Bird photography on the Falklands

MollymaukQuickly I realized that the storm was the dominant element of Falkland. For two days, hurricane winds swept over the island with wind force eleven, and alternately hail and snow storms followed the downpours. On the more than 400 Falkland Islands there are only 80 settlements, where approximately 500 English sheep breeders live. Only the towns of Stanley and Mount Pleasant are bigger. For the King Penguin (Aptenodytes patagonicus), the Gentoo Penguin (Pygoscelis papua), the Rockhopper Penguin (Eudyptes chrysocome) and the Magellanic Penguin (Spheniscus magellanicus), these islands represent the ideal habitats in the middle of the nutritious South Atlantic seas. The Falkland archipelago offers hundreds of thousands of seabirds ideal breeding possibilities. Although the motifs are mostly close to the grasp, many images remain only visions, because the weather is the limiting factor.

The history of the islands, which are now a paradise for us, is a single chronicle of exploitation: millions of penguins and seals fell victim to the oil industry of the 19th and beginning of the 20th century. It was only in the past decades that the bird’s reserves could recover. One of the first trips led to Sealion Island, where I could photograph the Southern Elephant Seal (Mirounga leonina) and Gentoo Penguins.

The only species of albatross that breeds on the Falklands is the Black-browed albatross (Thalassarche melanophris), which is also called the Mollymauk. I was able to photographed this impressive bird on New Island. The world’s largest population of the Black-breed albatross is spread over twelve remote Falkland Islands, the westernmost of the Falkland Islands. The breeding colonies of a total of approximately 400,000 pairs are always located on steep cliffs, so that the winds can be used for starting and landing. Like the penguins, the Albatroses come ashore for breeding and raising the young. They spend the rest of the year in the open sea, where they mainly feed on squids and krill. In the storm, they can glide over the water day by day and in a spectacular glide without a wing flap. During calm wind, however, they are awkward because their long, narrow wings are rather unsuitable for active flying. In their chimney-like nest, the Black-browed Albatross lay a single egg, from which the chick hatches around Christmas. At the end of April the youngs leave the islands and return to their place of birth after six to seven years to find a partner. The lifelong bond is strengthened every year by a fascinating wedding ritual.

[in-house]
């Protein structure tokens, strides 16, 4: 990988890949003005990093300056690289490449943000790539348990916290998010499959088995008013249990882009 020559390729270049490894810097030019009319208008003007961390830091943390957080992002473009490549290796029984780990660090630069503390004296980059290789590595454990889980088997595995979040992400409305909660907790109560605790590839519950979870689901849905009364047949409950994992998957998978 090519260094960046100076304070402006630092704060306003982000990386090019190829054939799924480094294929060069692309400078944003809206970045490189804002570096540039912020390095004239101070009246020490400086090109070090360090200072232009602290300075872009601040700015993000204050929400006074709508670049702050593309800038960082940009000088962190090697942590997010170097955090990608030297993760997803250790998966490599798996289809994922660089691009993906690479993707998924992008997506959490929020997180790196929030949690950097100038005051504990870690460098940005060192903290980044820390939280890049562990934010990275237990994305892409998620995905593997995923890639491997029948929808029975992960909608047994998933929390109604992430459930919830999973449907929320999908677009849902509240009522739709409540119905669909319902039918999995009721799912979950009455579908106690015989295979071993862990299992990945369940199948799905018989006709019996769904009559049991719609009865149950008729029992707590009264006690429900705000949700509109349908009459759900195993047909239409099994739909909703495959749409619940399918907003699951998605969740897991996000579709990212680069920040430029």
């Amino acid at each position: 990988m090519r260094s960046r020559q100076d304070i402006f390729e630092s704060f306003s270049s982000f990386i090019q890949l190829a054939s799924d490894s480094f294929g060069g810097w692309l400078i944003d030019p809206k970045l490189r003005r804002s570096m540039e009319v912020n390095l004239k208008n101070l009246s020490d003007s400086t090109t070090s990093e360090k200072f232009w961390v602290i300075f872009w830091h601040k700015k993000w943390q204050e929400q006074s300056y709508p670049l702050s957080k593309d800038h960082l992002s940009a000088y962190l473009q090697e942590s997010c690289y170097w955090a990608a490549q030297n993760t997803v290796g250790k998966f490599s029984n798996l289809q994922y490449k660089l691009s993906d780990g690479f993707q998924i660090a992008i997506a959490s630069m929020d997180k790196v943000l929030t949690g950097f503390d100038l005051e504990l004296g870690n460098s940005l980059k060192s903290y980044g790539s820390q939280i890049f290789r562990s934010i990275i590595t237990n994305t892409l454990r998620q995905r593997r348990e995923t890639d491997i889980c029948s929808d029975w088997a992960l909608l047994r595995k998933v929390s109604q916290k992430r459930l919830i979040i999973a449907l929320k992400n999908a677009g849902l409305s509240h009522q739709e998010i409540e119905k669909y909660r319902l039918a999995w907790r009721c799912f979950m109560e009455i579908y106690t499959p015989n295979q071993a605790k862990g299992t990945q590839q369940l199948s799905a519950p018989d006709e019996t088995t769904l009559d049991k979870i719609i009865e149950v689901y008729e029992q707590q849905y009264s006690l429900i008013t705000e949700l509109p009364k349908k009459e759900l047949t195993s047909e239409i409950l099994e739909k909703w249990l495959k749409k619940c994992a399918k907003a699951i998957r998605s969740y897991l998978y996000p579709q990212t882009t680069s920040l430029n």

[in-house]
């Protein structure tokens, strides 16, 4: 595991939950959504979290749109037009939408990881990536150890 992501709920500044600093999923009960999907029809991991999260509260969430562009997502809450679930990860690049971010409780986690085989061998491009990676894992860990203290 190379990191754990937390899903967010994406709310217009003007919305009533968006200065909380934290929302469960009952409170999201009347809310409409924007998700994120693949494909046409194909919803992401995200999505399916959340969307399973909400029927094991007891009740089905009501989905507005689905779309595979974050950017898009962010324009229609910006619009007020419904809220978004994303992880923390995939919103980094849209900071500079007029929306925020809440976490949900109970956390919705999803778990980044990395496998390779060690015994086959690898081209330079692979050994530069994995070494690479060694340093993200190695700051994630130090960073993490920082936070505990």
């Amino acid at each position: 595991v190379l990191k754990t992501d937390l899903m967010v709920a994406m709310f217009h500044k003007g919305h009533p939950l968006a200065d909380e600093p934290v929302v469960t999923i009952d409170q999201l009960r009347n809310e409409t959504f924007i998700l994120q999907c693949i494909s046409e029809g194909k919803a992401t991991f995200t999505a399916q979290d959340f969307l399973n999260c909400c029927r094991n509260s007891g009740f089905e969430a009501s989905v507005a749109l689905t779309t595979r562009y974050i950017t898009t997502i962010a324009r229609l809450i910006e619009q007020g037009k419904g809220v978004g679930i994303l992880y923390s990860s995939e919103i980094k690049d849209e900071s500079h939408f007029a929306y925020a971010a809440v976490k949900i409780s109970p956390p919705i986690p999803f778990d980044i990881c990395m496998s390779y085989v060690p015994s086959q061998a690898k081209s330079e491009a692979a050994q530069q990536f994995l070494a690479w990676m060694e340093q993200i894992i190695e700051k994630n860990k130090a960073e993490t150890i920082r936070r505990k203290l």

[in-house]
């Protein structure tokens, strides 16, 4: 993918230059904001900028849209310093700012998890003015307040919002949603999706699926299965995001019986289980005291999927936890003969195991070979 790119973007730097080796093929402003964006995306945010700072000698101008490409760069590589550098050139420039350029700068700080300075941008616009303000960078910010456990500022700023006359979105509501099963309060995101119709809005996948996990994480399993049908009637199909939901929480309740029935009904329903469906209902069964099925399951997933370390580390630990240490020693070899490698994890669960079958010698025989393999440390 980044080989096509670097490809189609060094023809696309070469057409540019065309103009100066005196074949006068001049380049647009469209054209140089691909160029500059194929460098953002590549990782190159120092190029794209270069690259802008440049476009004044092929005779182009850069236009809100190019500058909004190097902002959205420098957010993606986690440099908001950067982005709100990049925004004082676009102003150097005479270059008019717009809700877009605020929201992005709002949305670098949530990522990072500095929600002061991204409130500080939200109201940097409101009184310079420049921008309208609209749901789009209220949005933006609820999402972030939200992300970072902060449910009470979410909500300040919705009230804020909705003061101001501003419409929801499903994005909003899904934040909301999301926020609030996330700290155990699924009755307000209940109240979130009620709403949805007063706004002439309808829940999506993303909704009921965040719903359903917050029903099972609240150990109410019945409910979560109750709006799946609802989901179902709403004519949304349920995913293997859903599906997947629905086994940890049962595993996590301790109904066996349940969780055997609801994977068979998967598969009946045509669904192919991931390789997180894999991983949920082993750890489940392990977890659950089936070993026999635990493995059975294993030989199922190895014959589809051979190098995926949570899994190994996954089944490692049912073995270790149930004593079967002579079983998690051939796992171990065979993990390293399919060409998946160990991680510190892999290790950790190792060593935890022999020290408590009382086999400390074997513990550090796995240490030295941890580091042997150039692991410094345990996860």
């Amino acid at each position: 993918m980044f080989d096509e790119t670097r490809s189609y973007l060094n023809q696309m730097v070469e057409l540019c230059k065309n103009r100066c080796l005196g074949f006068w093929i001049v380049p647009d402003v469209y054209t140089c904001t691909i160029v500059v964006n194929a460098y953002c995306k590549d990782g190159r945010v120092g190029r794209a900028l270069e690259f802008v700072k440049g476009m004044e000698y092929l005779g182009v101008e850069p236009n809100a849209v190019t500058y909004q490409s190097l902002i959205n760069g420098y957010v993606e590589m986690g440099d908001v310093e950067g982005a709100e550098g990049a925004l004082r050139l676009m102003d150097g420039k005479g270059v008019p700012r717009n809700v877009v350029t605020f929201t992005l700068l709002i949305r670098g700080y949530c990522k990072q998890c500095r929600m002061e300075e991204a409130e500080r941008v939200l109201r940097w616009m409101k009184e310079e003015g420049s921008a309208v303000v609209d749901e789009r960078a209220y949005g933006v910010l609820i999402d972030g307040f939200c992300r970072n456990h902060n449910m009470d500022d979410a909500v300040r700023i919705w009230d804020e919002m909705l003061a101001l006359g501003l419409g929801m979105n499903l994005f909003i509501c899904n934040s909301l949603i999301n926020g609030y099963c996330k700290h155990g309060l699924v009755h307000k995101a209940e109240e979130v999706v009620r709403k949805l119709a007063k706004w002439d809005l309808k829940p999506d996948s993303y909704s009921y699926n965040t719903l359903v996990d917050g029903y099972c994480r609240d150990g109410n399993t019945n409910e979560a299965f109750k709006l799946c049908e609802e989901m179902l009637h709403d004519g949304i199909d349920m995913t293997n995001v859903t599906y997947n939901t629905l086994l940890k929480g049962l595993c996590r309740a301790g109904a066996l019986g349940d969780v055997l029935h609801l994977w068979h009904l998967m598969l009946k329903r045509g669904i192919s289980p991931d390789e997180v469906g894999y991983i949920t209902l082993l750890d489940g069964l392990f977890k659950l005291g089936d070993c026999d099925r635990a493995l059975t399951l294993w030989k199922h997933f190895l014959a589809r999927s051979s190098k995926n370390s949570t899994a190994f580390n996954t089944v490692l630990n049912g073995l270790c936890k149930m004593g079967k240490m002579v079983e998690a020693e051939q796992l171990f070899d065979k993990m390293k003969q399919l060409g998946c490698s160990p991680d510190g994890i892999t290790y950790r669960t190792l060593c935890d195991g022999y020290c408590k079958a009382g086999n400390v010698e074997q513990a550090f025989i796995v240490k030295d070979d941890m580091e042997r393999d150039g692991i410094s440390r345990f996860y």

The most important part of my equipment became plastic bags, into which I packed everything lightning fast as long as the rain did not pour. But the hardships were rewarded when the sun broke through the cloud cover and even flight recordings were possible. But the whole show takes only a few minutes. Then the light gap between the cloud bands becomes ever narrower. From the black sky, the rain flows again.

Bird-lens is mainly a website to suit the growing demand for top shots of the species of the Western Palearctic. But of interest is the phenomenon of bird migration in general. Trips to tourist and non-tourist spots like Thailand or the Seychelles to capture images of rare migrating birds are part of the program and were already very successful. More nice images you find in the gallery or in the “Pictures Shop”. Just give me a message, if Bird-lens could serve you with images also outside the range of the Western Palearctic. Images of e.g. South America are well on stock, too. The nice images you find in in the gallery are only a first impression, what you might find in the gallery in the “Picture Shop” too. Just give a message, if could serve you with an image needed before other pictures are online.

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